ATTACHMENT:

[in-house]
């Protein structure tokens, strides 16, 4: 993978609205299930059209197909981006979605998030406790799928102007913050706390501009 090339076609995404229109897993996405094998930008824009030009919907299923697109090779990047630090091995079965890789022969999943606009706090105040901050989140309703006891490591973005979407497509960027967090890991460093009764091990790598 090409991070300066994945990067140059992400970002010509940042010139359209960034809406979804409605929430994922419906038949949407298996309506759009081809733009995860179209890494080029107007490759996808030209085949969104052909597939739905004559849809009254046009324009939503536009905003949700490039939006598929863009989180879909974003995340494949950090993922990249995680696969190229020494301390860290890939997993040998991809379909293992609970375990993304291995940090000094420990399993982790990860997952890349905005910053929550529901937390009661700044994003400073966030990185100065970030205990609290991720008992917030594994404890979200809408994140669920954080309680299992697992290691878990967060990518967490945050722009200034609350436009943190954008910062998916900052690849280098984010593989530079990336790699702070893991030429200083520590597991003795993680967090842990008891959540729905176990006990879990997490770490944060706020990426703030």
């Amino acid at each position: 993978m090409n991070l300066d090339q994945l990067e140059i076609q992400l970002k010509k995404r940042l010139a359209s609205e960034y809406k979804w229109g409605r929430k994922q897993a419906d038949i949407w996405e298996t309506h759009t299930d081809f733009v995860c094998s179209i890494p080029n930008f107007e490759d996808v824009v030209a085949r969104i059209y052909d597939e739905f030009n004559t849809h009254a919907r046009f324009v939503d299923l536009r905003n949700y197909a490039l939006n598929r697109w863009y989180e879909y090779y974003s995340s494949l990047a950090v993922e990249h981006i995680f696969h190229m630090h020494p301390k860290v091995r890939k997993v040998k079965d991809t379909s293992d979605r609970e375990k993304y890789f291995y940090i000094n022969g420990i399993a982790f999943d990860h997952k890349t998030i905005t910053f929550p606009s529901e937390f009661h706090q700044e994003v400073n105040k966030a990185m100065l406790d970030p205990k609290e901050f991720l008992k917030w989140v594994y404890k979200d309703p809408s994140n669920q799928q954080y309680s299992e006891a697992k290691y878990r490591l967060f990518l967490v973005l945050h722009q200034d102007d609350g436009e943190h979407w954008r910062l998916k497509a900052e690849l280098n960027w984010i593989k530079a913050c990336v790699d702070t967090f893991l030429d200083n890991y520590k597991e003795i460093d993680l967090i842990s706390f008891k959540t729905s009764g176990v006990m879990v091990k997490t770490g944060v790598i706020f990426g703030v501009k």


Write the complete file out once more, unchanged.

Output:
[in-house]
């Protein structure tokens, strides 16, 4: 993978609205299930059209197909981006979605998030406790799928102007913050706390501009 090339076609995404229109897993996405094998930008824009030009919907299923697109090779990047630090091995079965890789022969999943606009706090105040901050989140309703006891490591973005979407497509960027967090890991460093009764091990790598 090409991070300066994945990067140059992400970002010509940042010139359209960034809406979804409605929430994922419906038949949407298996309506759009081809733009995860179209890494080029107007490759996808030209085949969104052909597939739905004559849809009254046009324009939503536009905003949700490039939006598929863009989180879909974003995340494949950090993922990249995680696969190229020494301390860290890939997993040998991809379909293992609970375990993304291995940090000094420990399993982790990860997952890349905005910053929550529901937390009661700044994003400073966030990185100065970030205990609290991720008992917030594994404890979200809408994140669920954080309680299992697992290691878990967060990518967490945050722009200034609350436009943190954008910062998916900052690849280098984010593989530079990336790699702070893991030429200083520590597991003795993680967090842990008891959540729905176990006990879990997490770490944060706020990426703030």
């Amino acid at each position: 993978m090409n991070l300066d090339q994945l990067e140059i076609q992400l970002k010509k995404r940042l010139a359209s609205e960034y809406k979804w229109g409605r929430k994922q897993a419906d038949i949407w996405e298996t309506h759009t299930d081809f733009v995860c094998s179209i890494p080029n930008f107007e490759d996808v824009v030209a085949r969104i059209y052909d597939e739905f030009n004559t849809h009254a919907r046009f324009v939503d299923l536009r905003n949700y197909a490039l939006n598929r697109w863009y989180e879909y090779y974003s995340s494949l990047a950090v993922e990249h981006i995680f696969h190229m630090h020494p301390k860290v091995r890939k997993v040998k079965d991809t379909s293992d979605r609970e375990k993304y890789f291995y940090i000094n022969g420990i399993a982790f999943d990860h997952k890349t998030i905005t910053f929550p606009s529901e937390f009661h706090q700044e994003v400073n105040k966030a990185m100065l406790d970030p205990k609290e901050f991720l008992k917030w989140v594994y404890k979200d309703p809408s994140n669920q799928q954080y309680s299992e006891a697992k290691y878990r490591l967060f990518l967490v973005l945050h722009q200034d102007d609350g436009e943190h979407w954008r910062l998916k497509a900052e690849l280098n960027w984010i593989k530079a913050c990336v790699d702070t967090f893991l030429d200083n890991y520590k597991e003795i460093d993680l967090i842990s706390f008891k959540t729905s009764g176990v006990m879990v091990k997490t770490g944060v790598i706020f990426g703030v501009k």